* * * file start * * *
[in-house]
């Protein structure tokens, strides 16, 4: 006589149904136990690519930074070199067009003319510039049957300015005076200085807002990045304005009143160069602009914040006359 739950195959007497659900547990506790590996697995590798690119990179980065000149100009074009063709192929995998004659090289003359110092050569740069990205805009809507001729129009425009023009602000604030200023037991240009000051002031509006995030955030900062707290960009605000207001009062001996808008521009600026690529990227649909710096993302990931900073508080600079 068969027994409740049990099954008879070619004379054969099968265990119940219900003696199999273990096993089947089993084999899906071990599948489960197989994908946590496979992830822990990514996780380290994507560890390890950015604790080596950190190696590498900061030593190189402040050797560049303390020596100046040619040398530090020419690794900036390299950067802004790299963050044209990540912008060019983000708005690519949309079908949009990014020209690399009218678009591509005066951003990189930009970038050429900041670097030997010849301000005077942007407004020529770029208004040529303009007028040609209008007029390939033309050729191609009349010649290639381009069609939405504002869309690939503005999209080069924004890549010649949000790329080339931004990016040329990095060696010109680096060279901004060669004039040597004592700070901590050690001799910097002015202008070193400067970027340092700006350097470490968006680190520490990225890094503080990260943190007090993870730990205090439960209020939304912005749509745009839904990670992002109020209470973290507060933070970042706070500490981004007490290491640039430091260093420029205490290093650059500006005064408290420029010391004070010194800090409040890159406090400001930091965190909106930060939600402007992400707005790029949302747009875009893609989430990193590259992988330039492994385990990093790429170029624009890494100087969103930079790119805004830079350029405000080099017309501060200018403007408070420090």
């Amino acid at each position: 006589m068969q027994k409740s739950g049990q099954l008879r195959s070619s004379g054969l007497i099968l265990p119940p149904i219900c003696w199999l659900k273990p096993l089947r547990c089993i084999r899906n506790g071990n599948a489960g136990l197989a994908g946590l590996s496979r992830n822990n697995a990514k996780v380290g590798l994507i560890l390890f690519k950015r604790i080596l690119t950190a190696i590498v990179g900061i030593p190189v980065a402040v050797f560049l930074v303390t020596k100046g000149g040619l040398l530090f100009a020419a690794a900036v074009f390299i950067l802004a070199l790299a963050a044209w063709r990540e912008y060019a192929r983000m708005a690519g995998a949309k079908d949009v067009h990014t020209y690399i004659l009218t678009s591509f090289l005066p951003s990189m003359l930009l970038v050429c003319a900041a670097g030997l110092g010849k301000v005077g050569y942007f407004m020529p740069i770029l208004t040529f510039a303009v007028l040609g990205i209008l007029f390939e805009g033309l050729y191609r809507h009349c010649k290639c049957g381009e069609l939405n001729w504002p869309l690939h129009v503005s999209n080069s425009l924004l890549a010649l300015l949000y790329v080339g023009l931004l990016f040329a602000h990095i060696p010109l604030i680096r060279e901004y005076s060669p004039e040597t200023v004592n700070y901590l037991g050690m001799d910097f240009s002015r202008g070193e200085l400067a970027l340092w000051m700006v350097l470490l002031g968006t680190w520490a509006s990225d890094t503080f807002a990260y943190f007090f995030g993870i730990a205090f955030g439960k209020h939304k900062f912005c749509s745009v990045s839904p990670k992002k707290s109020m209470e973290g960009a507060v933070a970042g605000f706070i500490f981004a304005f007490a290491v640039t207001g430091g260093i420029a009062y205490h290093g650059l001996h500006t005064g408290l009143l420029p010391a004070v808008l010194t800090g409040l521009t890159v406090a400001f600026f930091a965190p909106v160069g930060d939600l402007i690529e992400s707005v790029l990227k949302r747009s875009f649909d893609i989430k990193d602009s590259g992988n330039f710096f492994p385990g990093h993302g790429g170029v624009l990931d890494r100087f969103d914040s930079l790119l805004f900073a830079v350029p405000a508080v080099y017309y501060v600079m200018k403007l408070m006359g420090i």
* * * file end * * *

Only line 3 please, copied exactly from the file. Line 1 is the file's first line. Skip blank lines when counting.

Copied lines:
């Amino acid at each position: 006589m068969q027994k409740s739950g049990q099954l008879r195959s070619s004379g054969l007497i099968l265990p119940p149904i219900c003696w199999l659900k273990p096993l089947r547990c089993i084999r899906n506790g071990n599948a489960g136990l197989a994908g946590l590996s496979r992830n822990n697995a990514k996780v380290g590798l994507i560890l390890f690519k950015r604790i080596l690119t950190a190696i590498v990179g900061i030593p190189v980065a402040v050797f560049l930074v303390t020596k100046g000149g040619l040398l530090f100009a020419a690794a900036v074009f390299i950067l802004a070199l790299a963050a044209w063709r990540e912008y060019a192929r983000m708005a690519g995998a949309k079908d949009v067009h990014t020209y690399i004659l009218t678009s591509f090289l005066p951003s990189m003359l930009l970038v050429c003319a900041a670097g030997l110092g010849k301000v005077g050569y942007f407004m020529p740069i770029l208004t040529f510039a303009v007028l040609g990205i209008l007029f390939e805009g033309l050729y191609r809507h009349c010649k290639c049957g381009e069609l939405n001729w504002p869309l690939h129009v503005s999209n080069s425009l924004l890549a010649l300015l949000y790329v080339g023009l931004l990016f040329a602000h990095i060696p010109l604030i680096r060279e901004y005076s060669p004039e040597t200023v004592n700070y901590l037991g050690m001799d910097f240009s002015r202008g070193e200085l400067a970027l340092w000051m700006v350097l470490l002031g968006t680190w520490a509006s990225d890094t503080f807002a990260y943190f007090f995030g993870i730990a205090f955030g439960k209020h939304k900062f912005c749509s745009v990045s839904p990670k992002k707290s109020m209470e973290g960009a507060v933070a970042g605000f706070i500490f981004a304005f007490a290491v640039t207001g430091g260093i420029a009062y205490h290093g650059l001996h500006t005064g408290l009143l420029p010391a004070v808008l010194t800090g409040l521009t890159v406090a400001f600026f930091a965190p909106v160069g930060d939600l402007i690529e992400s707005v790029l990227k949302r747009s875009f649909d893609i989430k990193d602009s590259g992988n330039f710096f492994p385990g990093h993302g790429g170029v624009l990931d890494r100087f969103d914040s930079l790119l805004f900073a830079v350029p405000a508080v080099y017309y501060v600079m200018k403007l408070m006359g420090i």